Ward said his office had already begun the process of retrying the case as the evidence, charges and penalties will remain the same. Alavezos will likely be squaring off against the same defense attorney as well. Ward said Dan Chambers, who represented Sandoval in the first trial, told the court at a Jan. 24 hearing that he was in talks with the defendant’s family to represent her again. Ward said he expects to know who will represent Sandoval by March 6. 

The plan was to begin the retrial this spring but that timeline may be delayed with Alavezos spending more time in Sacramento on the GSK trial. The next phase of the case will be jury selection sometime this spring or summer. Ward added that the prosecution will argue the same theory in the next trial as they did before. The biggest difference will be when they address the nude photographs Sandoval claims to have found in Green’s home safe but were not found by officers nor admitted as evidence during the trial. 

Snelling Murder
Last April, prosecutors in the GSK case announced they would seek the death penalty for each of the murders except his first one in Tulare County. 

GSK’s first known killing was Claude Snelling, a College of the Sequoias journalism professor who was shot at his home while saving his daughter from the criminal on Sept. 1, 1975. Alavezos told The Sun-Gazette last year that the Snelling murder is not eligible for the death penalty because there was no capital punishment in California in 1975. Three years earlier, the California Supreme Court ruled the death penalty was unconstitutional. The ruling remained in effect until 1978, when voters approved Proposition 7 to reinstate the death penalty.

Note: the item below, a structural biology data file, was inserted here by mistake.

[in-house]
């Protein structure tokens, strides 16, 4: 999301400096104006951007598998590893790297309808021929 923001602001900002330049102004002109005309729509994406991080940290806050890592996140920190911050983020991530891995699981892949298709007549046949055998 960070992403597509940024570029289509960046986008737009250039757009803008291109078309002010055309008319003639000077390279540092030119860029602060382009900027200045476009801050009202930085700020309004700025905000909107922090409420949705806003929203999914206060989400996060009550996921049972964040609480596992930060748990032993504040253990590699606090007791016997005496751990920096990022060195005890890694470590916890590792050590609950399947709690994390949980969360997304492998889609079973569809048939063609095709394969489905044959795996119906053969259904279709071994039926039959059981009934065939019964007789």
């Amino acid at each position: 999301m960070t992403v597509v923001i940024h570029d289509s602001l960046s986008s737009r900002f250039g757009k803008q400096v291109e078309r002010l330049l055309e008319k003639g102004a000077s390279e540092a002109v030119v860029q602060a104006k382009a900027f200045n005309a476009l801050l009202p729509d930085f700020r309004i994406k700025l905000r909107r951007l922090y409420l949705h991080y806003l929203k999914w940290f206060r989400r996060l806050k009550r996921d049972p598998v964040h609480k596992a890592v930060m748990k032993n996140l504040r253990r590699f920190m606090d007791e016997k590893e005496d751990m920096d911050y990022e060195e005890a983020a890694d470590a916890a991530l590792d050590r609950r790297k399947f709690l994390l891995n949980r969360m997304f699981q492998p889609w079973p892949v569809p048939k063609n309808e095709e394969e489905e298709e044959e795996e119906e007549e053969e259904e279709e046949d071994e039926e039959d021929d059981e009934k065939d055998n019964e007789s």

“You have to go by what was on the books at that time,” Alavezos said. “We can’t go backwards from a ’78 to a ’75 conviction.”

Alavezos said the Snelling murder does help make two other murder charges from 1978 eligible for the death penalty. Newlyweds Brian and Katie Maggiore, ages 21 and 20, were walking their dog on Feb. 2, 1978 near their home of Rancho Cordova, Calif. when they were shot and killed by GSK. Under the repeal of the death penalty from 1972 to 1978, defendants with multiple murder charges remained eligible for the death penalty. The Sacramento DA has charged DeAngelos with these crimes.

“It becomes relevant to the question and the decision,” Alavezos said.

In all, DeAngelo is charged with 13 counts of murder and 13 felony counts of kidnapping to commit robbery with sentencing enhancements for personal use of a firearm and personal use of a knife during the commission of the offenses. DeAngelo will not be back in court until Aug. 22, 2019 for a status hearing to decide where the case is at in terms of evidentiary discovery and a timeline leading up to the preliminary hearing, where prosecutors prove they have enough evidence for trial on charges filed against the defendant.